An NHS trust should not have detained a man with a severe
learning difficulty for four months, according to a report by the
health service ombudsman, writes Jonathan
The man ‘L’ – who cannot be named for legal reasons
– was detained in hospital in July 1997 by staff at
Bournewood Community and Mental Health NHS Trust following an
incident at a day centre where he was receiving care.
The day centre staff were unable to contact L’s carers
– Mr and Mrs E – and were unable to contain the
situation, leading to a general practitioner unsuccessfully trying
to calm L down with medication before referring him to the local
hospital where he was seen by a psychiatrist.
The psychiatrist could not tell whether L had a psychiatric
condition or a behavioural problem, and so decided to admit him for
a period of observation. He did not leave care for another four
months, during which time his case was the subject of high profile
litigation over the legality of his detention.
While in Bournewood’s care, the court of appeal ruled that
L’s informal admission to hospital was unlawful, even though
he was incapable of agreeing to or refusing treatment. But in 1998
the House of Lords overturned the decision, thus ending the
situation where people with conditions such as Alzheimer’s
disease, dementia or learning difficulties would have to be
sectioned under the Mental Health Act before being admitted to care
for short periods of treatment.
The trust sectioned L after the court of appeal ruling, before
releasing him in December 1997 with a care plan and monitoring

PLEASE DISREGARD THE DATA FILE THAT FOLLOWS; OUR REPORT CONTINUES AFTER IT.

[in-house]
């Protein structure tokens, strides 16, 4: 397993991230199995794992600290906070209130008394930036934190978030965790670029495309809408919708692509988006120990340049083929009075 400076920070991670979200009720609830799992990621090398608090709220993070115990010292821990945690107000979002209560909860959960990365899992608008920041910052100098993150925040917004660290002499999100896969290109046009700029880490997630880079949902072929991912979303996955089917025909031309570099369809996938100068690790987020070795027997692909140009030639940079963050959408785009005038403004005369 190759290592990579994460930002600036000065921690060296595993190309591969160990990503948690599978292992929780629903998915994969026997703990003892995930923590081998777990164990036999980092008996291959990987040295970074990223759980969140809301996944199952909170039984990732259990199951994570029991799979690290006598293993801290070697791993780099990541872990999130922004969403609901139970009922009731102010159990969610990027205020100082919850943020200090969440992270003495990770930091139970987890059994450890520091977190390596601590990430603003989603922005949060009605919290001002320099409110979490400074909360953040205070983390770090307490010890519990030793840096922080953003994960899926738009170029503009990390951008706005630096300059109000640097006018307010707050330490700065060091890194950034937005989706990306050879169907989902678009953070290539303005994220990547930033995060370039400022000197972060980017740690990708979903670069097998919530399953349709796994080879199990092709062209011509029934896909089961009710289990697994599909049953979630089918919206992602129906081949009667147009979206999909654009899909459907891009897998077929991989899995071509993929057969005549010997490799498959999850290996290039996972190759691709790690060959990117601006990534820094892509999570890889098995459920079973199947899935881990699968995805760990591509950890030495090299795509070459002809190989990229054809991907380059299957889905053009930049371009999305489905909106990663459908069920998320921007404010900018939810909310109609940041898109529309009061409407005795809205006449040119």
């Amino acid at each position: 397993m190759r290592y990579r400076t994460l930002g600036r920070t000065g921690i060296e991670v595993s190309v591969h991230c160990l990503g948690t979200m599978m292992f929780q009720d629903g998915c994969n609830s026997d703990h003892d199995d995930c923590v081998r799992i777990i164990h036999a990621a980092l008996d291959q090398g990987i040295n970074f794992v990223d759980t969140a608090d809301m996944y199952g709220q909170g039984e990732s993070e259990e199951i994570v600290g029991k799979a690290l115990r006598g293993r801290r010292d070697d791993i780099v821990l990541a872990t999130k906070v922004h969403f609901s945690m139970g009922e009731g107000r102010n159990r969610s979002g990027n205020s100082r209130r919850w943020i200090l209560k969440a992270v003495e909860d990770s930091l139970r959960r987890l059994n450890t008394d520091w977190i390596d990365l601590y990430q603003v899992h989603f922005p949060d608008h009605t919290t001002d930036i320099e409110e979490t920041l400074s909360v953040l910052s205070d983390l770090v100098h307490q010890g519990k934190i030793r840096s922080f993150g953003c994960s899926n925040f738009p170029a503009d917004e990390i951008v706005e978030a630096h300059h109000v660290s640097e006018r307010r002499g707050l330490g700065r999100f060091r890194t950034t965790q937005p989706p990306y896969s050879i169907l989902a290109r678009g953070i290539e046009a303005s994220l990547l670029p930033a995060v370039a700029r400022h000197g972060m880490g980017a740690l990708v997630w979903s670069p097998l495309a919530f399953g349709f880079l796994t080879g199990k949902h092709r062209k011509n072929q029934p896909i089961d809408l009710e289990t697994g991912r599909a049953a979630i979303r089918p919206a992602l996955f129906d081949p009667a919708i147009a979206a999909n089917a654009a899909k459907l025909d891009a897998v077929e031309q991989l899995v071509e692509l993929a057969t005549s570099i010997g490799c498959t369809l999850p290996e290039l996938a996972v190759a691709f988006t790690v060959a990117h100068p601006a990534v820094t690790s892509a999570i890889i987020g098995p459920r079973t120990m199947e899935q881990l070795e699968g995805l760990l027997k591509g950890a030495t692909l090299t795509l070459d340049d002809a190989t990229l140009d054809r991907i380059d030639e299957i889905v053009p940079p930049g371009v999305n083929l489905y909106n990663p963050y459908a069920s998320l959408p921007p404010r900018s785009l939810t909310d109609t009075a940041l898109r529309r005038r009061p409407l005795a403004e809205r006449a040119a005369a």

But the ombudsman’s report – which was only
concerned with whether the trust acted reasonably in connection
with the clinical aspects of L’s case – supports the
findings of the court of appeal rather than the House of Lords.
The ombudsman agreed with Mr and Mrs E’s complaint of
inadequate clinical management, but disagreed that L’s
initial admission had been unreasonable.
“Even if it was felt to keep him overnight, it is difficult to
see why he was not discharged the next day. Any further assessment
could have been conducted in the community,” says the report.
“I find it unsatisfactory, especially given the background and
nature of the incident in question, that L was not discharged back
into Mr and Mrs E’s care for another four months,” it
The ombudsman has recommended that Bournewood implement
independent assessors’ recommendations that admissions to the
intensive behavioural unit should be strictly time-limited, and
that adequate resources should be available for multi-disciplinary
assessments to be carried out in people’s homes.